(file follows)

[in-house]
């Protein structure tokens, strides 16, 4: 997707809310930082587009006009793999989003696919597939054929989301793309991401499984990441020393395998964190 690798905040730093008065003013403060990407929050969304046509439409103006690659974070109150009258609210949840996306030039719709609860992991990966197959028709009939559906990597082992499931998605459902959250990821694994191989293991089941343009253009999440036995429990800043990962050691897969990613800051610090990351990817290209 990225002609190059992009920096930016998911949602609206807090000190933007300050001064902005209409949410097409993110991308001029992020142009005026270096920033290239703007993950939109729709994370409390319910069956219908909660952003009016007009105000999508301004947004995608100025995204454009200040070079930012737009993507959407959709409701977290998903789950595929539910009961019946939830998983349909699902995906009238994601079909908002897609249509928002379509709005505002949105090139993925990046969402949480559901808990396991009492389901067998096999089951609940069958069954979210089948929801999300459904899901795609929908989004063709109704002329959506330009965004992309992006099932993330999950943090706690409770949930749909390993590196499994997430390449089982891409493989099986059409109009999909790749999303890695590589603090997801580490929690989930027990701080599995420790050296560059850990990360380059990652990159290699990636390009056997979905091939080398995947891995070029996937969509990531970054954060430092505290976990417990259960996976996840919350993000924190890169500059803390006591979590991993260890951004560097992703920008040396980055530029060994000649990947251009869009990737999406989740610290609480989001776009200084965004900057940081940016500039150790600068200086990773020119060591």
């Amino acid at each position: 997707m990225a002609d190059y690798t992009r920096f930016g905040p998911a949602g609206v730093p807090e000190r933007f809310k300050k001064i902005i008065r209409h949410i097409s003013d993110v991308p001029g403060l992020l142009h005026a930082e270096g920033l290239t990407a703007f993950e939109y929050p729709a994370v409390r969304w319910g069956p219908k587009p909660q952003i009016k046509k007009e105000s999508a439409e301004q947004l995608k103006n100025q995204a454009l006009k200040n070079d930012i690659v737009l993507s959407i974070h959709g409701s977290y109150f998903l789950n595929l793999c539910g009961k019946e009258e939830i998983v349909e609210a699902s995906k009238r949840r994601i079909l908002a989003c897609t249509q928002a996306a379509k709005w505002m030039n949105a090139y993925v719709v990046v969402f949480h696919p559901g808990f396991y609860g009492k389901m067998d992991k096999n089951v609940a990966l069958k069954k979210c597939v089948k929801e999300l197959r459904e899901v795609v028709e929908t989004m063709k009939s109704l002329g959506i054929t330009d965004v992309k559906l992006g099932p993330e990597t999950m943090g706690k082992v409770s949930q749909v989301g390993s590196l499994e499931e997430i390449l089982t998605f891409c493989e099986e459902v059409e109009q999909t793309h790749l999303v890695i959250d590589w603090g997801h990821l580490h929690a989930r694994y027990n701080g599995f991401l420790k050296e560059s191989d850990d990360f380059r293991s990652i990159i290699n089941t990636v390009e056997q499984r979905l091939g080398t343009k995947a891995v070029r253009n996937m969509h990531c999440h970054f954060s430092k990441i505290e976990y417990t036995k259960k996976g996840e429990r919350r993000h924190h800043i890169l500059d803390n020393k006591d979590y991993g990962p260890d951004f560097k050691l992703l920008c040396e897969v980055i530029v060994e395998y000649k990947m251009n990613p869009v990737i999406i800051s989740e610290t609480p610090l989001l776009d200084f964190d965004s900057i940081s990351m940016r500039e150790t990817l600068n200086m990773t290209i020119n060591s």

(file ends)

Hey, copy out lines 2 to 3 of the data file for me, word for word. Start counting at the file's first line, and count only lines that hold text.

């Protein structure tokens, strides 16, 4: 997707809310930082587009006009793999989003696919597939054929989301793309991401499984990441020393395998964190 690798905040730093008065003013403060990407929050969304046509439409103006690659974070109150009258609210949840996306030039719709609860992991990966197959028709009939559906990597082992499931998605459902959250990821694994191989293991089941343009253009999440036995429990800043990962050691897969990613800051610090990351990817290209 990225002609190059992009920096930016998911949602609206807090000190933007300050001064902005209409949410097409993110991308001029992020142009005026270096920033290239703007993950939109729709994370409390319910069956219908909660952003009016007009105000999508301004947004995608100025995204454009200040070079930012737009993507959407959709409701977290998903789950595929539910009961019946939830998983349909699902995906009238994601079909908002897609249509928002379509709005505002949105090139993925990046969402949480559901808990396991009492389901067998096999089951609940069958069954979210089948929801999300459904899901795609929908989004063709109704002329959506330009965004992309992006099932993330999950943090706690409770949930749909390993590196499994997430390449089982891409493989099986059409109009999909790749999303890695590589603090997801580490929690989930027990701080599995420790050296560059850990990360380059990652990159290699990636390009056997979905091939080398995947891995070029996937969509990531970054954060430092505290976990417990259960996976996840919350993000924190890169500059803390006591979590991993260890951004560097992703920008040396980055530029060994000649990947251009869009990737999406989740610290609480989001776009200084965004900057940081940016500039150790600068200086990773020119060591």
């Amino acid at each position: 997707m990225a002609d190059y690798t992009r920096f930016g905040p998911a949602g609206v730093p807090e000190r933007f809310k300050k001064i902005i008065r209409h949410i097409s003013d993110v991308p001029g403060l992020l142009h005026a930082e270096g920033l290239t990407a703007f993950e939109y929050p729709a994370v409390r969304w319910g069956p219908k587009p909660q952003i009016k046509k007009e105000s999508a439409e301004q947004l995608k103006n100025q995204a454009l006009k200040n070079d930012i690659v737009l993507s959407i974070h959709g409701s977290y109150f998903l789950n595929l793999c539910g009961k019946e009258e939830i998983v349909e609210a699902s995906k009238r949840r994601i079909l908002a989003c897609t249509q928002a996306a379509k709005w505002m030039n949105a090139y993925v719709v990046v969402f949480h696919p559901g808990f396991y609860g009492k389901m067998d992991k096999n089951v609940a990966l069958k069954k979210c597939v089948k929801e999300l197959r459904e899901v795609v028709e929908t989004m063709k009939s109704l002329g959506i054929t330009d965004v992309k559906l992006g099932p993330e990597t999950m943090g706690k082992v409770s949930q749909v989301g390993s590196l499994e499931e997430i390449l089982t998605f891409c493989e099986e459902v059409e109009q999909t793309h790749l999303v890695i959250d590589w603090g997801h990821l580490h929690a989930r694994y027990n701080g599995f991401l420790k050296e560059s191989d850990d990360f380059r293991s990652i990159i290699n089941t990636v390009e056997q499984r979905l091939g080398t343009k995947a891995v070029r253009n996937m969509h990531c999440h970054f954060s430092k990441i505290e976990y417990t036995k259960k996976g996840e429990r919350r993000h924190h800043i890169l500059d803390n020393k006591d979590y991993g990962p260890d951004f560097k050691l992703l920008c040396e897969v980055i530029v060994e395998y000649k990947m251009n990613p869009v990737i999406i800051s989740e610290t609480p610090l989001l776009d200084f964190d965004s900057i940081s990351m940016r500039e150790t990817l600068n200086m990773t290209i020119n060591s």